Unless you live where the winters are mild, those pretty zonal geraniums in your garden will succumb to the first frost of the season. But they don’t have to; it’s easy to overwinter them until next spring.
Zonal geraniums, or pelargoniums, are not true geraniums, but are called “zonal” because of the markings on their leaves. They are usually grown as annuals. (Perennial cranesbills are the so-called true geraniums. They take their name from the shape of their long, beak-like seedpods.)
Try one of these simple methods to hold your zonal geraniums over the winter.
Make cuttings. Make 3-4” cuttings from your plants, removing any flowers or buds, and removing all but three leaves on each cutting. Put the cuttings in a glass of water in a sunny window, and watch for roots to form. Replenish the water as needed. Once good roots have formed, pot the cuttings in small containers of fresh potting mix. Water sparingly, and don’t fertilize. After all chance of frost has passed, acclimatize them to the outdoors by gradually increasing their exposure to sunlight and outdoor temperatures. After a couple of weeks, they should be ready to transplant into the garden or into bigger pots.
Keep them as houseplants. If your geraniums aren’t already in containers, dig them up, cut back the tops and plant them in pots. Use fresh potting mix and pots that are clean and pest-free. The plants will need bright light, so keep them in a sunroom, south-facing window, or under fluorescent lights. For best results, give them daytime temperatures around 65 to 70 degrees F., and nighttime temperatures around 55 degrees F.
Store the bare roots. You can also dig up your geraniums, remove the dirt from their roots and bring them inside. Hang them upside down in a dark basement or other location where the temperature stays 45 to 50 degrees F. The plants will go dormant until spring. If you can’t get all the dirt off the roots, put the plants upside down in a paper bag and hang the bag. It will catch any dirt that continues to dry and fall off. Be sure to make some holes or slits in the bag for ventilation.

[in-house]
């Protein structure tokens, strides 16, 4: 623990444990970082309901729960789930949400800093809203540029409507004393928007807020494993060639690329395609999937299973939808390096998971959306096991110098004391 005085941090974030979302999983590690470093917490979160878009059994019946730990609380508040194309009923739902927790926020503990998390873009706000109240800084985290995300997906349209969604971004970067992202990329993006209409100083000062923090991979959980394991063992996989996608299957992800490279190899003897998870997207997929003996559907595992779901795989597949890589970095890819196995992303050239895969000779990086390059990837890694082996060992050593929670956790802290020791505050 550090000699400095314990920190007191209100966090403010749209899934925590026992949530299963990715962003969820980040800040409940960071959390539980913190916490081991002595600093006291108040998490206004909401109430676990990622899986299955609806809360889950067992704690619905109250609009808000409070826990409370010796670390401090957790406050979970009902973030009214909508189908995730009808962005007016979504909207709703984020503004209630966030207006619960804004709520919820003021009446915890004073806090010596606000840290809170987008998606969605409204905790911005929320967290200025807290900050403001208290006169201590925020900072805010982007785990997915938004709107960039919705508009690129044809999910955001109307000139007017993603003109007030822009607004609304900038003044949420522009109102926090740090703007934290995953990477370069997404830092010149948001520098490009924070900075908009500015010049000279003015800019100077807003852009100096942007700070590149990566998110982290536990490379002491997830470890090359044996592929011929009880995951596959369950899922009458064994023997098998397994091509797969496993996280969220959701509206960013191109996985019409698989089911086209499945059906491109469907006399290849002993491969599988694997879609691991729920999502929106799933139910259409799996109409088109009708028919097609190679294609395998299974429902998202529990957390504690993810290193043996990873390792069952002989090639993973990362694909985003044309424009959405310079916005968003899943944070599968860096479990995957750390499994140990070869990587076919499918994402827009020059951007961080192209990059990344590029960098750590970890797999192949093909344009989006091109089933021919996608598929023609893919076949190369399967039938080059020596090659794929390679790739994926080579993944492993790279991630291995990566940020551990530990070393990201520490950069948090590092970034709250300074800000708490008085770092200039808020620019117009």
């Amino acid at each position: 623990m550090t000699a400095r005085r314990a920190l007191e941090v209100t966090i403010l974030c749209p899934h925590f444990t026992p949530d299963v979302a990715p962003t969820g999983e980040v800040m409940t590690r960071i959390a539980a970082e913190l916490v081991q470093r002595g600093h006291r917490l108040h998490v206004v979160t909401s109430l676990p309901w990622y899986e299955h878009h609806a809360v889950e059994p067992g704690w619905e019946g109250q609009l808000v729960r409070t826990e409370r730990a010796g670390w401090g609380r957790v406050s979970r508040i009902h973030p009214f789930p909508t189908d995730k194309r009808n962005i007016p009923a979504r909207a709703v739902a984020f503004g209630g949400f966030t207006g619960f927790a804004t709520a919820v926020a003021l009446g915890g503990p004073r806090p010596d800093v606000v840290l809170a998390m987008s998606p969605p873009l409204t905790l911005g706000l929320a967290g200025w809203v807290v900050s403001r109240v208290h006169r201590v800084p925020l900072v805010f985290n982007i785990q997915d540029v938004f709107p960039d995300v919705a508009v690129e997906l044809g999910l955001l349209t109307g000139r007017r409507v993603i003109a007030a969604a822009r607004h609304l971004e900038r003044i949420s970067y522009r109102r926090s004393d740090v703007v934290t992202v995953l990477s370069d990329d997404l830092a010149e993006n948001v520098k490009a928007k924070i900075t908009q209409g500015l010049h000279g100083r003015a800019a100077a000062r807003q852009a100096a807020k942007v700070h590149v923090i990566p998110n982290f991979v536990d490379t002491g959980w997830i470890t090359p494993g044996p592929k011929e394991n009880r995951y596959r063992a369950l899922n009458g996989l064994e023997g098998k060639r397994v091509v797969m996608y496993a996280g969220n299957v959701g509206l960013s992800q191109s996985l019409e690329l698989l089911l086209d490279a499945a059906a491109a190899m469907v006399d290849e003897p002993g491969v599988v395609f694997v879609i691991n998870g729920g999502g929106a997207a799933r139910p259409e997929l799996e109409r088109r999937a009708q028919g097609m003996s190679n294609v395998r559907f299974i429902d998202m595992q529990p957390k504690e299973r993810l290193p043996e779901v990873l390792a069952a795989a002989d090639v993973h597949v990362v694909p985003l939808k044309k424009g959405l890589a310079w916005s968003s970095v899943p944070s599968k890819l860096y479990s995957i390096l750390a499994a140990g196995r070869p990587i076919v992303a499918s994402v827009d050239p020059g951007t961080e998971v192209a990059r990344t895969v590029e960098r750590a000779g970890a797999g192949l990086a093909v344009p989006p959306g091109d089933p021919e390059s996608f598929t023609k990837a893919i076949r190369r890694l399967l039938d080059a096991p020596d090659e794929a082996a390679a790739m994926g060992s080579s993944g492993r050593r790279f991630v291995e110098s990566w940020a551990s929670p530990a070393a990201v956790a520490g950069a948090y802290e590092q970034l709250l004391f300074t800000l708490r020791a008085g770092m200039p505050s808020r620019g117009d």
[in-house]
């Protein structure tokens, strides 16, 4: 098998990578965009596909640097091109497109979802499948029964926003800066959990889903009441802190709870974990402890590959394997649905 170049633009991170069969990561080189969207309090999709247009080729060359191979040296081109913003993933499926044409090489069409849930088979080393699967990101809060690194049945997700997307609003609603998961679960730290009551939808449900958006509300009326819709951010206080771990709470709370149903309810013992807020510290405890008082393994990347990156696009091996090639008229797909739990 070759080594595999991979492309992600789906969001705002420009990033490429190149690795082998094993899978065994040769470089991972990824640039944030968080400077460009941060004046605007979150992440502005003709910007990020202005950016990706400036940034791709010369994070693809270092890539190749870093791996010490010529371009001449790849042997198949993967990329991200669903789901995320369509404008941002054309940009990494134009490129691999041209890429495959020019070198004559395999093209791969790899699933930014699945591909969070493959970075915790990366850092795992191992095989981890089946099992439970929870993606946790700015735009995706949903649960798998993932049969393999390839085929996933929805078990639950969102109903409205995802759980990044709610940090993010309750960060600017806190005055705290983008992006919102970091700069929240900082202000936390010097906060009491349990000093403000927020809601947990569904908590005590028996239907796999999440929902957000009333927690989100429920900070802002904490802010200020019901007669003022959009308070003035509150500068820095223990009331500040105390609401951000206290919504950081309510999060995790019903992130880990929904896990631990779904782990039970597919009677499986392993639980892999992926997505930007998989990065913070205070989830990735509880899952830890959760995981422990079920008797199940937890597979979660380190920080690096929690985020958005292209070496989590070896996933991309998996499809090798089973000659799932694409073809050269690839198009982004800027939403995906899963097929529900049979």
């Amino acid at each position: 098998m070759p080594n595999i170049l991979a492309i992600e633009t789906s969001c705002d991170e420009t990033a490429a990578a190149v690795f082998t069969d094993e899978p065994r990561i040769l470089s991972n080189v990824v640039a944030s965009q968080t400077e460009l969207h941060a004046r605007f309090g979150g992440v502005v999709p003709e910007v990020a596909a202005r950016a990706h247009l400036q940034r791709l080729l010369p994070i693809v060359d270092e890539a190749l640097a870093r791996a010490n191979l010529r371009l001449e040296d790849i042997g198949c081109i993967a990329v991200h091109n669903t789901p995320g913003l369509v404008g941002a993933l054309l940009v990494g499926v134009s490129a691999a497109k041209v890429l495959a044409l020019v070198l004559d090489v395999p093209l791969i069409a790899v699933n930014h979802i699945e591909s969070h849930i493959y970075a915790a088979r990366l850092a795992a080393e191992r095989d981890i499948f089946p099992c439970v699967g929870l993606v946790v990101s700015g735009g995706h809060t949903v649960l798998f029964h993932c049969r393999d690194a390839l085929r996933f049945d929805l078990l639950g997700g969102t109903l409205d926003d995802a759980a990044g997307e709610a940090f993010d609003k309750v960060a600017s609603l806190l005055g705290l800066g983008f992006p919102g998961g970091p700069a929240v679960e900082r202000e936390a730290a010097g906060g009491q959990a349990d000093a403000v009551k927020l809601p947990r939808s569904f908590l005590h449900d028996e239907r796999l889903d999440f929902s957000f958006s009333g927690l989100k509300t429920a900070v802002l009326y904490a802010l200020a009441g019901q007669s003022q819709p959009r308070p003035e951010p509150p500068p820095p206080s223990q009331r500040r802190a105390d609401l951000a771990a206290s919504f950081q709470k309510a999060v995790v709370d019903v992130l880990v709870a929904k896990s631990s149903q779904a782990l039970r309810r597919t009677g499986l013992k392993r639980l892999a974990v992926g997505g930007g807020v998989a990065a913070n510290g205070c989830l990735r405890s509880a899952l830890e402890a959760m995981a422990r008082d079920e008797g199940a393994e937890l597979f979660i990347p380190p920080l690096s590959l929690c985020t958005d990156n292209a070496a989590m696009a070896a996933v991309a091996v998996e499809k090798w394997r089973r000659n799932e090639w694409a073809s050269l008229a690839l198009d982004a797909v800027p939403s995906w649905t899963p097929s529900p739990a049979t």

Store them in a box. Again, dig up your geraniums and remove as much dirt as you can. Remove any dead, moldy, or diseased leaves and stems. Let any green leaves and stems remain on the plants. Put the plants upside down in a cardboard box, and close the lid, leaving it loose enough to allow for air circulation. Put the box on a shelf and keep it in a basement or other dry, dark, cool spot.
Open the box every couple of weeks to check your geraniums. If you see mold or other problems, discard those plants. When the geraniums start looking dehydrated and shriveled, usually in 2 or 3 months, take them out of the box. Cut back the brown stems until you see some green. Then plant the roots in coarse, slightly moist potting soil. Gently tamp the soil down. Wait for new leaves to form, usually in 4 to 6 weeks, before you begin watering. Allow the top of the soil to dry out before you water again, and feed with a diluted (about one-quarter strength) liquid fertilizer.
Again, gradually expose your revived plants to the sun and warm temperatures when you move them outside. When new growth appears, you’ll know you’ve saved money and successfully overwintered your beautiful flowers.
Don’t want to overwinter? Grow a cold-hardy perennial geranium.
‘Rozanne’ cranesbill is a perennial, semi-evergreen geranium. Give it partial to full sun and regular water. Blooms appear from early spring to summer. The delicate, violet-blue flowers are surrounded by chartreuse foliage. Try ‘Rozanne’ as a groundover, in a rock garden, or in a mixed bed. This cranesbill thrives in USA zones 4 to 9.